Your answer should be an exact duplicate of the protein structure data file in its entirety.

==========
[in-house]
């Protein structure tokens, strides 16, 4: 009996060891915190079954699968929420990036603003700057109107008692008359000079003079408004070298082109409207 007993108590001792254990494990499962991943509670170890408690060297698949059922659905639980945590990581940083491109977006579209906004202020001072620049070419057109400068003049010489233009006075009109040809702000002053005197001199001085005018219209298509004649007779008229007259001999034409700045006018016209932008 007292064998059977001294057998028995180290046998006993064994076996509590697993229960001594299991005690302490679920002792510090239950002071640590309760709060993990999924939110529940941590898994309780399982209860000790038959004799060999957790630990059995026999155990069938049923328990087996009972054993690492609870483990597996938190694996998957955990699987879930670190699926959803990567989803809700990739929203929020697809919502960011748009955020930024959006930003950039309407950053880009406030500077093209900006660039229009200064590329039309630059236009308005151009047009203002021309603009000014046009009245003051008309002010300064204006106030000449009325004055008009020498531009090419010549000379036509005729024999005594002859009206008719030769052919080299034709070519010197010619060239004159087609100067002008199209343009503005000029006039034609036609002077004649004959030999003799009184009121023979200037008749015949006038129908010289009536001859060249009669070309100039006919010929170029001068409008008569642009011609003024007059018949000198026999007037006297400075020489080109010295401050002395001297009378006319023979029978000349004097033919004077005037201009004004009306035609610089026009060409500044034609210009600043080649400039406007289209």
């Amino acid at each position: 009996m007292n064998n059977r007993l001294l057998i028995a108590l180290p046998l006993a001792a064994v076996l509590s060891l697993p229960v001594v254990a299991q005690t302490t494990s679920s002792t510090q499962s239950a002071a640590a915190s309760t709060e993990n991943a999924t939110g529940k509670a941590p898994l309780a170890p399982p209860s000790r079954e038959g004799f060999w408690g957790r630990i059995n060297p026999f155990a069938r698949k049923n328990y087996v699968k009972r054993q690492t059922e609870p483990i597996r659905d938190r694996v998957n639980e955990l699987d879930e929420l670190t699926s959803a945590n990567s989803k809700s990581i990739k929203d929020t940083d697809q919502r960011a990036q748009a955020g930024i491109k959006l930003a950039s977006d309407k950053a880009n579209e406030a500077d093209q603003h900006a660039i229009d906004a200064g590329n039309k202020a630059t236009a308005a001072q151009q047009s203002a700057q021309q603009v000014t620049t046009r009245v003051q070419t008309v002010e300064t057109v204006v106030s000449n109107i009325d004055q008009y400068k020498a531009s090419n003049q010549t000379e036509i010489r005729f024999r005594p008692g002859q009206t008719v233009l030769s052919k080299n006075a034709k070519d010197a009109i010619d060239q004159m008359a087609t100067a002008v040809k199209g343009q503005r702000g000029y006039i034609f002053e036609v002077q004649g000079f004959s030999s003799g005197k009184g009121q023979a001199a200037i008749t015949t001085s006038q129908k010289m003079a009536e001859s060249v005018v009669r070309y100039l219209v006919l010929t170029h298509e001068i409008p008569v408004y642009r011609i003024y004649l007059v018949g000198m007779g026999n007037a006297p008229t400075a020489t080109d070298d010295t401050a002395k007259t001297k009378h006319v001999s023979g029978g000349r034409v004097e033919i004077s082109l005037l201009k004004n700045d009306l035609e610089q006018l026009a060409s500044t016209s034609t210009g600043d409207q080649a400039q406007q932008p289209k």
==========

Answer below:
[in-house]
């Protein structure tokens, strides 16, 4: 009996060891915190079954699968929420990036603003700057109107008692008359000079003079408004070298082109409207 007993108590001792254990494990499962991943509670170890408690060297698949059922659905639980945590990581940083491109977006579209906004202020001072620049070419057109400068003049010489233009006075009109040809702000002053005197001199001085005018219209298509004649007779008229007259001999034409700045006018016209932008 007292064998059977001294057998028995180290046998006993064994076996509590697993229960001594299991005690302490679920002792510090239950002071640590309760709060993990999924939110529940941590898994309780399982209860000790038959004799060999957790630990059995026999155990069938049923328990087996009972054993690492609870483990597996938190694996998957955990699987879930670190699926959803990567989803809700990739929203929020697809919502960011748009955020930024959006930003950039309407950053880009406030500077093209900006660039229009200064590329039309630059236009308005151009047009203002021309603009000014046009009245003051008309002010300064204006106030000449009325004055008009020498531009090419010549000379036509005729024999005594002859009206008719030769052919080299034709070519010197010619060239004159087609100067002008199209343009503005000029006039034609036609002077004649004959030999003799009184009121023979200037008749015949006038129908010289009536001859060249009669070309100039006919010929170029001068409008008569642009011609003024007059018949000198026999007037006297400075020489080109010295401050002395001297009378006319023979029978000349004097033919004077005037201009004004009306035609610089026009060409500044034609210009600043080649400039406007289209």
């Amino acid at each position: 009996m007292n064998n059977r007993l001294l057998i028995a108590l180290p046998l006993a001792a064994v076996l509590s060891l697993p229960v001594v254990a299991q005690t302490t494990s679920s002792t510090q499962s239950a002071a640590a915190s309760t709060e993990n991943a999924t939110g529940k509670a941590p898994l309780a170890p399982p209860s000790r079954e038959g004799f060999w408690g957790r630990i059995n060297p026999f155990a069938r698949k049923n328990y087996v699968k009972r054993q690492t059922e609870p483990i597996r659905d938190r694996v998957n639980e955990l699987d879930e929420l670190t699926s959803a945590n990567s989803k809700s990581i990739k929203d929020t940083d697809q919502r960011a990036q748009a955020g930024i491109k959006l930003a950039s977006d309407k950053a880009n579209e406030a500077d093209q603003h900006a660039i229009d906004a200064g590329n039309k202020a630059t236009a308005a001072q151009q047009s203002a700057q021309q603009v000014t620049t046009r009245v003051q070419t008309v002010e300064t057109v204006v106030s000449n109107i009325d004055q008009y400068k020498a531009s090419n003049q010549t000379e036509i010489r005729f024999r005594p008692g002859q009206t008719v233009l030769s052919k080299n006075a034709k070519d010197a009109i010619d060239q004159m008359a087609t100067a002008v040809k199209g343009q503005r702000g000029y006039i034609f002053e036609v002077q004649g000079f004959s030999s003799g005197k009184g009121q023979a001199a200037i008749t015949t001085s006038q129908k010289m003079a009536e001859s060249v005018v009669r070309y100039l219209v006919l010929t170029h298509e001068i409008p008569v408004y642009r011609i003024y004649l007059v018949g000198m007779g026999n007037a006297p008229t400075a020489t080109d070298d010295t401050a002395k007259t001297k009378h006319v001999s023979g029978g000349r034409v004097e033919i004077s082109l005037l201009k004004n700045d009306l035609e610089q006018l026009a060409s500044t016209s034609t210009g600043d409207q080649a400039q406007q932008p289209k």